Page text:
China has reported that there have been zero new local coronavirus cases for the first time since the outbreak began, with China officials saying they have “seen the dawn”.
Figures from Wednesday reveal that there have been no new cases at all in Wuhan or the wider Hubei province, which is where the virus COVID-19 is now believed to have been the place it was first transmitted amongst humans.
However, authorities warn that the risk is not over and there have been 34 cases – all of which have been imported from abroad – were reported within over provinces. This includes 21 cases in Beijing and nine in the southern manufacturing hub of Guangdong.
According to the National Health Commission, eight new deaths were reported on Wednesday. This brings the country to a total of 80,928 cases and 3,245 deaths.
Regardless, the lack of new local transmissions in Hubei marks for a major turning point in the global fight to contain the potentially deadly disease.
Senior Inspector Jiao Yahui at the National Health Commission stated: “Today we have seen the dawn after so many days of hard effort.”
An official from Hubei’s Center for Disease Control and Prevention, Li Yang, told a news conference that the threat of COVID-19 has not been eliminated and there are still risks of infection occurring, at both community and clinical levels.
Since January, Wuhan has been under a strict lockdown and is still cut off from. Only those with special permission are allowed to travel in and out.
However, officials are now loosening travel restrictions but this is only in the surrounding province of Hubei, where most checkpoints will now be taken down.
The lockdown in Wuhan will only be lifted if there are no new additional cases reported for two consecutive weeks. A member of the Chinese Academy of Engineering, Li Lanjuan, told local media that this could be as early as next month.
Now, the attention is being drawn from stopping local spread to preventing new cases from arriving abroad. Currently, China is assisting the government in Europe by sending over medical supplies to France. This is returning the favour done by Paris only a couple of weeks ago.
The Chinese aviation authority said they were concerned by the 21 new cases arriving in Beijing – which is a record number – and said that it had appointed 12 airport companies to assist in diverting international arrivals away from the capital.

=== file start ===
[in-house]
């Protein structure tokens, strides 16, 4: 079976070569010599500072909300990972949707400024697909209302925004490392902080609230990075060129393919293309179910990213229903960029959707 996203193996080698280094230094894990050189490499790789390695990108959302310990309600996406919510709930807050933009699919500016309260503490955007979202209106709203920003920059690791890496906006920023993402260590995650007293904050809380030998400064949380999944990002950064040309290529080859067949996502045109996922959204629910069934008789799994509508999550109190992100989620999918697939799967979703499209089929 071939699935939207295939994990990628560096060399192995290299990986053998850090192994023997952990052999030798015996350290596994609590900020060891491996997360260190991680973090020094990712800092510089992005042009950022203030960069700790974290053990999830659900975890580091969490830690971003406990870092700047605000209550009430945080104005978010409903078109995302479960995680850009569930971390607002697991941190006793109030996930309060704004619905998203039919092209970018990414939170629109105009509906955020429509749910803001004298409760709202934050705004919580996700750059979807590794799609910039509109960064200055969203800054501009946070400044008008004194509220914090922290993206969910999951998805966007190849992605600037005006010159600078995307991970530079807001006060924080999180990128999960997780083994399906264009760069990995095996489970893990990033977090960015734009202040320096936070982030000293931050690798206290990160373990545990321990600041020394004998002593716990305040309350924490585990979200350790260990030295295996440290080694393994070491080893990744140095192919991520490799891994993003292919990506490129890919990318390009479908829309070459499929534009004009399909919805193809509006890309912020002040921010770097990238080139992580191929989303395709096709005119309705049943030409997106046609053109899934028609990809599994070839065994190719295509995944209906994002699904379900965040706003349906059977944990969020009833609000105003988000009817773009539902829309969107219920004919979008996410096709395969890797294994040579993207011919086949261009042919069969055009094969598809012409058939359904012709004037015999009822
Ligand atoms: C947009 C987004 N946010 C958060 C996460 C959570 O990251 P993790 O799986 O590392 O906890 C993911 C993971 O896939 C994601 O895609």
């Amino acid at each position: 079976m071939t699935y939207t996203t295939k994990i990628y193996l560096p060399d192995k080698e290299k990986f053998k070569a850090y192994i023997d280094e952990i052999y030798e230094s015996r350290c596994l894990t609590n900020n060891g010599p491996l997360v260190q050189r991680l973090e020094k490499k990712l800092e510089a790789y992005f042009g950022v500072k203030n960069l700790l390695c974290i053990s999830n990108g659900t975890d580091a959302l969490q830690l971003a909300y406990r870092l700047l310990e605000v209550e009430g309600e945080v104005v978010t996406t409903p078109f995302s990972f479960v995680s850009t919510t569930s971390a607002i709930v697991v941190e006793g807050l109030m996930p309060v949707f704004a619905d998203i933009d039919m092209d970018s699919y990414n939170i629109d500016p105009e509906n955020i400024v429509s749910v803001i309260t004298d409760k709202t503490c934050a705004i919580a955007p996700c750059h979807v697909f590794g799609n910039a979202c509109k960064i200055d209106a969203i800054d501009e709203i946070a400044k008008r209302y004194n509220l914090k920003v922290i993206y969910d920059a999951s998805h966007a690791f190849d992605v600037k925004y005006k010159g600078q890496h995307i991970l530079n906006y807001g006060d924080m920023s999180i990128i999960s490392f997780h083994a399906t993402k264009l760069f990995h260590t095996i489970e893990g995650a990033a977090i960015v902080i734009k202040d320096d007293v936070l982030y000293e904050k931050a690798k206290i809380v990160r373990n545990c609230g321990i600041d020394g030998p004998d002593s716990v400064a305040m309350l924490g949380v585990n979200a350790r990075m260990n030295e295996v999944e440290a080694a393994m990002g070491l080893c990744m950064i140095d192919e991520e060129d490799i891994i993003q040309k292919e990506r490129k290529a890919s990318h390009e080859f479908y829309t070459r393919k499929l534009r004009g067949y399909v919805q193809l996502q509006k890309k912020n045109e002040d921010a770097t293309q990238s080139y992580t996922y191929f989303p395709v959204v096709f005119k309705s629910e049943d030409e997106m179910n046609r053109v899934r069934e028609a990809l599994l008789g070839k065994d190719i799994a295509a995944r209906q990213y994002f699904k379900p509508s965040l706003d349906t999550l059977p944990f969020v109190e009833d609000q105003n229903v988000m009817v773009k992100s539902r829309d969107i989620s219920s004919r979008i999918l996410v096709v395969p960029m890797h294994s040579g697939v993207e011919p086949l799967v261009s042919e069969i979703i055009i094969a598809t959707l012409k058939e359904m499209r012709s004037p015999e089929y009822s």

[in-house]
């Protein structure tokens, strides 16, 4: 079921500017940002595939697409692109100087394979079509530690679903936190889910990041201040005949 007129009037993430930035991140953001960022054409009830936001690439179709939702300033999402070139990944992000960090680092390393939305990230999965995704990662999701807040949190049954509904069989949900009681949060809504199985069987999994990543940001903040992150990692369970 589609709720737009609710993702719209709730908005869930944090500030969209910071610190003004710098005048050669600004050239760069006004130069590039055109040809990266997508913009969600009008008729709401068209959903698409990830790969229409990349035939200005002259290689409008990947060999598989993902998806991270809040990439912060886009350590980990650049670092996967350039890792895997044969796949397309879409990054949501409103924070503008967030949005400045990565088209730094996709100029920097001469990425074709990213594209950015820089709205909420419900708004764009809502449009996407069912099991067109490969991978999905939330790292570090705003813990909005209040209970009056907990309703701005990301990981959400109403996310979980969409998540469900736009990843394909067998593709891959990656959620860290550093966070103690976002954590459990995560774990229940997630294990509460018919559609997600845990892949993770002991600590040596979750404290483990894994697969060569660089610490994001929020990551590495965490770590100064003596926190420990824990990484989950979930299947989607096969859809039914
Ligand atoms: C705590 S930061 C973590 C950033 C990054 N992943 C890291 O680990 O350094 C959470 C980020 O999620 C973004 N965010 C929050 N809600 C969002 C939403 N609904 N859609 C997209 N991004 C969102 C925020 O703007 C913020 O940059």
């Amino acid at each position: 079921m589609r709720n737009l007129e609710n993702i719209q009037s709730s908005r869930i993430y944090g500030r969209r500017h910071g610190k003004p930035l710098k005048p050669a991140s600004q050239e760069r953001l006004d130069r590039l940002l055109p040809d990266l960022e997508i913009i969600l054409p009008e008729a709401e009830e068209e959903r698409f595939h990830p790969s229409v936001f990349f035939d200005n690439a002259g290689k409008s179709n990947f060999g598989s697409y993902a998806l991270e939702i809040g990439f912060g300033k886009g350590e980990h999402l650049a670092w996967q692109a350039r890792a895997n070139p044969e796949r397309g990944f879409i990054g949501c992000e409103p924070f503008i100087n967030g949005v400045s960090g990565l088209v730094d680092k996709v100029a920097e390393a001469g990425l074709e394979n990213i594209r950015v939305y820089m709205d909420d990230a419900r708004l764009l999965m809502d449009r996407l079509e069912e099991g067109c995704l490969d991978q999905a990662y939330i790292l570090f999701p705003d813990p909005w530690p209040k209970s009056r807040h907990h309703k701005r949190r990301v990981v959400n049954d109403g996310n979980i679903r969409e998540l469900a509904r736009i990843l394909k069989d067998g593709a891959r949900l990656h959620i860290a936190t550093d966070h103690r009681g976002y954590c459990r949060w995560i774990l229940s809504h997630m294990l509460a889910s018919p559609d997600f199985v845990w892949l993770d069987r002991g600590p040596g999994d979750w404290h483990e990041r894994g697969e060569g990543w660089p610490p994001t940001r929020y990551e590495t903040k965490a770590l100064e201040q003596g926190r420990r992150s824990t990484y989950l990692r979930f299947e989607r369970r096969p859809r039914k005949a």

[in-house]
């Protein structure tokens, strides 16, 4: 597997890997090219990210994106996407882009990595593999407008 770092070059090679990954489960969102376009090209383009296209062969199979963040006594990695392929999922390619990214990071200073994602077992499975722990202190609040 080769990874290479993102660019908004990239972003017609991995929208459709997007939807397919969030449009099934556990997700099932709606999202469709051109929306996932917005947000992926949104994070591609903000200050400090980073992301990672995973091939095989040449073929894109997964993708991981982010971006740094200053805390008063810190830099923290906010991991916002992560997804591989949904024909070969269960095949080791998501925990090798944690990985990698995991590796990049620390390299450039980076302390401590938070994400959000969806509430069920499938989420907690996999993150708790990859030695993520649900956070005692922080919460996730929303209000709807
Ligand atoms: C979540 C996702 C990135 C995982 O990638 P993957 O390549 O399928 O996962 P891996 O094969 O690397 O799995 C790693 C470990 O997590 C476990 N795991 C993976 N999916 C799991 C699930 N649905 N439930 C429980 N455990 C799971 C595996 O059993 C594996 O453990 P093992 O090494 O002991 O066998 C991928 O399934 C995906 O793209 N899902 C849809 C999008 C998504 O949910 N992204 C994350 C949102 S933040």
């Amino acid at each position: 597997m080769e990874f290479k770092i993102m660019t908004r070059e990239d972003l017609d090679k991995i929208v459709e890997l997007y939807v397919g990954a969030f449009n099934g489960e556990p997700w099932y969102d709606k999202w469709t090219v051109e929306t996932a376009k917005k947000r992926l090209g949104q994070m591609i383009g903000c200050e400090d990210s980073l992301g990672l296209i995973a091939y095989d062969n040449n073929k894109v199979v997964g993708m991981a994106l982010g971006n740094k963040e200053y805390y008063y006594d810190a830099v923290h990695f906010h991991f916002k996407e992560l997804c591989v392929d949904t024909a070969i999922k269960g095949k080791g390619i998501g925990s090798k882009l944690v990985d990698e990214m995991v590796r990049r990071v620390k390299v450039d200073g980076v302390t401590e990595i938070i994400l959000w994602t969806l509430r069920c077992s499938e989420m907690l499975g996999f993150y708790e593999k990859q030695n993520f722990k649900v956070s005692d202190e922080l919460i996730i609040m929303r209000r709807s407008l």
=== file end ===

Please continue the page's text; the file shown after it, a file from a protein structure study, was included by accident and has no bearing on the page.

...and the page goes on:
This state media report did not enlighten on which cities the traffic would now be diverted to. Yet the measure is being designed to help with effective screening of passengers and isolation of infected travellers.
On Wednesday, there were only three new cases in Japan and the governor of the worst-hit Hokkaido province announced that it was the end of a state emergency.
Naomichi Suzuki told local reports: “From the 20th we move to a new stage to overcome the crisis.”
Mass gatherings are still banned but an expert panel on the virus outbreak has stated that they expect to recommend that some schools start to reopen and sporting events resume.
A member of the panel, Koji Wada, told Reuters: “There are some areas where almost all the patients have been identified in the past two weeks.
“So in those areas, it’s OK to reopen schools, even now.”
Singapore reported on Wednesday that there were 47 new cases but of those, 33 had been imported. This includes 30 returning Singapore residents, which now takes the country’s total to 313.
Many imported cases have travelled to European countries including the UK, Turkey, France, Germany, Austria, Croatia and Switzerland, as well as India, Indonesia, the Philippines and the US.
Meanwhile, South Korea has been widely praised for its handling of the outbreak through its aggressive testing measures. It has now reduced the rate of new infections to double digits within recent days. On Wednesday, this had jumped to 152 new cases. On the peak of its outbreak, the country was reporting upwards of 850 cases a day.